A complaint, however: This is another disc falling victim to the “multiple bonus track” scheme that labels are foisting upon us. Okay, so I got real excited about the Def Leppard bonus track scenarios for Yeah! earlier this year, but, well, fine, I was a geek about that. This is just crappy – it’s a trend that needs to be stopped before it completely destroys fan confidence in buying music. The labels are practically driving fans to steal the music because how many of us can really afford to buy 2-5 versions of albums that come out to get all the songs they release? Regardless, plan to track down exclusive bonus tracks each at Best Buy and FYE-related stores and an exclusive download at Circuit City, so far that I’ve found. There may actually be more – and just wait for the Barenaked Ladies’ new album: I read there are a LOT of bonus track scenarious built into that one.

Pete Townshend – Who Came First (Remaster): For whatever reason, Townshend has decided to reissue his relatively recently remastered catalog again, this time rereremastered and with bonus tracks for once. One of the unusual releases in this lot, however, is the previously long out of print Who Came First, his first solo album from 1972. Initially issued on CD by Rykodisc, it had come with 6 bonus tracks, and here comes with 3 more tracks for a total of 18. I’ll be keeping my copies of Empty Glass and All The Best Cowboys Have Chinese Eyes (unless I hear these re-remasters are absolutely fantacular or something) but I’m excited to finally have a chance to hear Townshend’s long-missing first album.

Advertisements

You say it’s your birthday

Filed under: General — Tom @ 9:52 pm

Tomorrow (Tuesday, August 29, because it’s Monday as of this writing) is the anniversary of the best day in my life: it’s Amanda’s first birthday! I’ve spent the free moments of the past couple days – because there haven’t been many free moments, let me tell you – looking back at events of this time last year as documented at Unproductivity. If you want to read all about the big day, it’s all here. I still remember all of that in vivid detail, but what’s also fascinating is reading the days leading up to her birth, the details of which have all blurred and disappeared, but thanks to my writing, I preserved that amazing time so we could look back upon it later – like right now.

The celebration began Saturday night with a big party at our house with family and some friends. Amanda came away from that both exhausted and spoiled, surrounded by a mountain of toys and new clothing. I can almost see some of the attendees in the stores trying out all the toys, attempting to find the ones that made the most noise . . .

Today I celebrated, in a way, by turning the car seats around so she can face forward – as the regulations prevented her from facing forward until her first birthday even though she was in the clear, size-wise, to do so. Them’s the rules. She’ll get her first forward-facing ride tomorrow morning. I can’t wait to see her reaction – she’s never experienced driving with things coming at her.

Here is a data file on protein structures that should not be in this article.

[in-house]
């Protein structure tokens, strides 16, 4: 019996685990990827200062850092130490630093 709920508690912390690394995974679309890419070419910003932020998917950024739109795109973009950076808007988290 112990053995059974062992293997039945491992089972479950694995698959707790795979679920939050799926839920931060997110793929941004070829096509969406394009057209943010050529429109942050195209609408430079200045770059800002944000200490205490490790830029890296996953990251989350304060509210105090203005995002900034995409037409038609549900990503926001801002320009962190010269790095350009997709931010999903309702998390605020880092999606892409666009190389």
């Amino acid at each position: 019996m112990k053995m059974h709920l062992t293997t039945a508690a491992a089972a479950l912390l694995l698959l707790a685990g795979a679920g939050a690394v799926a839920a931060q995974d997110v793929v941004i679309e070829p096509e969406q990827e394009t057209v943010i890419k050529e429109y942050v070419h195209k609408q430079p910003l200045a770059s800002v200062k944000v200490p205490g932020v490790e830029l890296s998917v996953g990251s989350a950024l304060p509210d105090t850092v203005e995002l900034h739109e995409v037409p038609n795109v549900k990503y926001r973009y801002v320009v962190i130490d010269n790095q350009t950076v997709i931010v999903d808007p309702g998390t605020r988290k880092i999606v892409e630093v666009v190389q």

Tomorrow Alissa and I will have a small birthday celebration for Amanda by ourselves – cake and presents, and then probably collapse from exhaustion. It’s been a long week and a half of preparations for this, believe it or not. But it all put a big smile on Amanda’s face and that made it all worthwhile.

August 22, 2006

Overlooked Alternatives: Lambchop, Ratatat, Tortoise

Filed under: Music,Overlooked Alternatives — Tom @ 10:42 am

Summer is winding to a close in its usual way in Arizona. It’s only “mildly” hot, hovering around one hundred five degrees, generally, each day beginning mild but humid. As the day progresses, the clouds to the north and the east grow to tower over the valley, threatening to unleash torrents of rain . . . for fifteen or twenty minutes. Don’t get me wrong – it can be devastating for some. We have little plant life with which to hold the soil, so muddy road flooding is frequent, but sometimes our reactions to rain can get out of hand.

This is the monsoon season, and if you’ve ever spent any time in Arizona, we act like we’re being hit by a hurricane – every day that it rains. Entire newscasts will be devoted to the weather event, to the point that other real news is almost entirely ignored, even if it doesn’t actually pan out, which is a frequent occurence. Given that Phoenix is in a valley, storms often build up only to actually skirt either over top of us or right around the outside. It’s a tremendous letdown to spend half your day watching storms looming over the city only to watch them slyly shuffle around and head down to Tucson. We look forward to rain like Seattle looks forward to sun.